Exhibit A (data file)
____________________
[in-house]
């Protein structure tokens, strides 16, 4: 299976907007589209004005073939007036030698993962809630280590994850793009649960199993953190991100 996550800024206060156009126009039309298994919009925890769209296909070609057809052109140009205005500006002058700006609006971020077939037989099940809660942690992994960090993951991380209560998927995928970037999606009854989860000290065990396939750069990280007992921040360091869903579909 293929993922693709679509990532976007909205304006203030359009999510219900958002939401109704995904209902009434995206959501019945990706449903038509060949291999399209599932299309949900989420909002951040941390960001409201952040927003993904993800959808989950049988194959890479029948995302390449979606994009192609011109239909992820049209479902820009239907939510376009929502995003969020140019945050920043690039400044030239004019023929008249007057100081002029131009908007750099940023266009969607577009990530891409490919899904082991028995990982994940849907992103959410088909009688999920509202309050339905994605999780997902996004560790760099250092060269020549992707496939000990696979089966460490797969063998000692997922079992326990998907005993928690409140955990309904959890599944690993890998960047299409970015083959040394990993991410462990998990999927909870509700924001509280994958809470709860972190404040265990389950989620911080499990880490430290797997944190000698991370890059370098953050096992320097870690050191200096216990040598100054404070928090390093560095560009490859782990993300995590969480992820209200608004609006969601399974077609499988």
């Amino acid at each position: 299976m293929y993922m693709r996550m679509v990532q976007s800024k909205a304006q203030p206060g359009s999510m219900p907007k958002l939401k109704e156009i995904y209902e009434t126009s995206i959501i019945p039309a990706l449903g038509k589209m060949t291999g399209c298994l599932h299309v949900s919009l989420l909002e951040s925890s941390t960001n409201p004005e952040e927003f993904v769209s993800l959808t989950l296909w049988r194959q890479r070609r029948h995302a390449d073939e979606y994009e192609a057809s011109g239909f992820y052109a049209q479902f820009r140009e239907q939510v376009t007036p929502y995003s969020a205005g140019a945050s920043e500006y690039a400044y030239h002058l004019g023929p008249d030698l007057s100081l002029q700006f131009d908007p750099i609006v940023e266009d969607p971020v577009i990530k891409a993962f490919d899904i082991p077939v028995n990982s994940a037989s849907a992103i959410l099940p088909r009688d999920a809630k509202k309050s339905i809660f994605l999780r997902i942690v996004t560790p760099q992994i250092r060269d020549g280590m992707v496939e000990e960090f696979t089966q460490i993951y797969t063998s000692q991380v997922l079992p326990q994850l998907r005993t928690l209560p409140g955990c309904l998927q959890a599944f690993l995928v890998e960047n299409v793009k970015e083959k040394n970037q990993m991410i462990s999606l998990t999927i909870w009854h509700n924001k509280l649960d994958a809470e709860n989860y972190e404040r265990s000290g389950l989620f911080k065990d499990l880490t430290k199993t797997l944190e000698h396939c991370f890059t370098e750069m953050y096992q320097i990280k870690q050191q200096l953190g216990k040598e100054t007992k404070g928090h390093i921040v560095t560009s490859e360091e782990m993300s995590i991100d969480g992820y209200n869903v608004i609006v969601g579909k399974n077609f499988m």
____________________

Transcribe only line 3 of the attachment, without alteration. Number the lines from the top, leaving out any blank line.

């Amino acid at each position: 299976m293929y993922m693709r996550m679509v990532q976007s800024k909205a304006q203030p206060g359009s999510m219900p907007k958002l939401k109704e156009i995904y209902e009434t126009s995206i959501i019945p039309a990706l449903g038509k589209m060949t291999g399209c298994l599932h299309v949900s919009l989420l909002e951040s925890s941390t960001n409201p004005e952040e927003f993904v769209s993800l959808t989950l296909w049988r194959q890479r070609r029948h995302a390449d073939e979606y994009e192609a057809s011109g239909f992820y052109a049209q479902f820009r140009e239907q939510v376009t007036p929502y995003s969020a205005g140019a945050s920043e500006y690039a400044y030239h002058l004019g023929p008249d030698l007057s100081l002029q700006f131009d908007p750099i609006v940023e266009d969607p971020v577009i990530k891409a993962f490919d899904i082991p077939v028995n990982s994940a037989s849907a992103i959410l099940p088909r009688d999920a809630k509202k309050s339905i809660f994605l999780r997902i942690v996004t560790p760099q992994i250092r060269d020549g280590m992707v496939e000990e960090f696979t089966q460490i993951y797969t063998s000692q991380v997922l079992p326990q994850l998907r005993t928690l209560p409140g955990c309904l998927q959890a599944f690993l995928v890998e960047n299409v793009k970015e083959k040394n970037q990993m991410i462990s999606l998990t999927i909870w009854h509700n924001k509280l649960d994958a809470e709860n989860y972190e404040r265990s000290g389950l989620f911080k065990d499990l880490t430290k199993t797997l944190e000698h396939c991370f890059t370098e750069m953050y096992q320097i990280k870690q050191q200096l953190g216990k040598e100054t007992k404070g928090h390093i921040v560095t560009s490859e360091e782990m993300s995590i991100d969480g992820y209200n869903v608004i609006v969601g579909k399974n077609f499988m």